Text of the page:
From a Feb. 6 statement by Rep. Dan Glickman (D-Kansas):

In terms of diplomacy, the events leading up to the Aug. 2 invasion of Kuwait are shocking examples of failure to protect or even recognize American interests. President Bush and Secretary of State Baker received warnings from overseas and at home, including ominous reports of statements from Saddam himself that Iraq would invade Kuwait. The Israeli government had warned us for years about Saddam's ambitions and ability to carry them out.

Nonetheless, as Iraqi troops began organizing for an invasion, Baker sent the message to Saddam through high-level State Department officials and, most poignantly, the hapless U.S. ambassador to Iraq, April Glaspie, that the United States took no position on border disputes in the area. In late July, State Department spokeswoman Margaret Tutwiler echoed that policy, stating that the United States had no "defense treaties" or "special defense or security commitments" with Kuwait.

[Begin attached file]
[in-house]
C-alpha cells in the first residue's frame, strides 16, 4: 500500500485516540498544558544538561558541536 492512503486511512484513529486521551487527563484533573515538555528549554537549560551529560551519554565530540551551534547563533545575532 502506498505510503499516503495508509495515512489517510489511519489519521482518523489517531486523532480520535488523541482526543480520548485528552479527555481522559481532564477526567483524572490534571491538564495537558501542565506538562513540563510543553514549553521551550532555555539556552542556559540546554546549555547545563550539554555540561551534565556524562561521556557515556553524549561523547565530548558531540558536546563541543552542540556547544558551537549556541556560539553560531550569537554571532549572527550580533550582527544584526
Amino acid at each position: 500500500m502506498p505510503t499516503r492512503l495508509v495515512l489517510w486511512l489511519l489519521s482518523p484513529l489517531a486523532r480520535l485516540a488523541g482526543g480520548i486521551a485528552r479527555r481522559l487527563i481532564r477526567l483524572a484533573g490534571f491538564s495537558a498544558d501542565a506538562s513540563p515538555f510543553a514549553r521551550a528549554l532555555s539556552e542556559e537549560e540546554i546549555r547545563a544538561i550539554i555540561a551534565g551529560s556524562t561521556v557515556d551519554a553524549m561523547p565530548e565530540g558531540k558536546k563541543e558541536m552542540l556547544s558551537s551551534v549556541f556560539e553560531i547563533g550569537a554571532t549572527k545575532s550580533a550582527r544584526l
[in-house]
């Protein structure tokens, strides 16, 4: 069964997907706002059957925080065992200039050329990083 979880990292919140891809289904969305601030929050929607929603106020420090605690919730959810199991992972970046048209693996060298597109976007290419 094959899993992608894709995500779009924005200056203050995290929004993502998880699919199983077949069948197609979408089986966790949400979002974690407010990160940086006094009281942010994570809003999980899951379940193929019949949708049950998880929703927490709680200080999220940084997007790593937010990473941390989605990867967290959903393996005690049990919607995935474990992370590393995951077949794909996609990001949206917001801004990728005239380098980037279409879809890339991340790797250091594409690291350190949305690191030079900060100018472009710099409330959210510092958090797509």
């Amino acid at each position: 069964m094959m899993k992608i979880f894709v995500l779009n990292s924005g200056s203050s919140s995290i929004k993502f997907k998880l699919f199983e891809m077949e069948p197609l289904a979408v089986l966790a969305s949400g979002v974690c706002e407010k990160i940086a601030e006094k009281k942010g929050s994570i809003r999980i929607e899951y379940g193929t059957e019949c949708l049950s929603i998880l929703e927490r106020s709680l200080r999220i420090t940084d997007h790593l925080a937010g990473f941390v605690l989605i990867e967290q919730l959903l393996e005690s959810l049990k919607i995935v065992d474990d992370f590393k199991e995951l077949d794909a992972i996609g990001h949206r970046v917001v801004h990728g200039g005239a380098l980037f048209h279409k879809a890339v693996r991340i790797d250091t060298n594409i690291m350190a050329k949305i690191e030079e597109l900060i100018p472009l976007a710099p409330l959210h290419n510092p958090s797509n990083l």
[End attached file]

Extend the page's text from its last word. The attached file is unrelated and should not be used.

Some members of Congress too participated in sending a mixed message to Saddam. On April 12, 1990, Saddam met with a delegation of senators. According to press reports, members of the delegation conveyed the message that President Bush opposed efforts in Congress to impose economic sanctions on Iraq in response to human rights abuses. One senator reportedly blamed the American press for negative reports about the Iraqi leader... .

The White House, Department of State and leaders in Congress must clearly convey American interests... . Mixed messages, missed signals and principles ignored for political convenience do not advance U.S. leadership in the world, but confuse and cheapen it.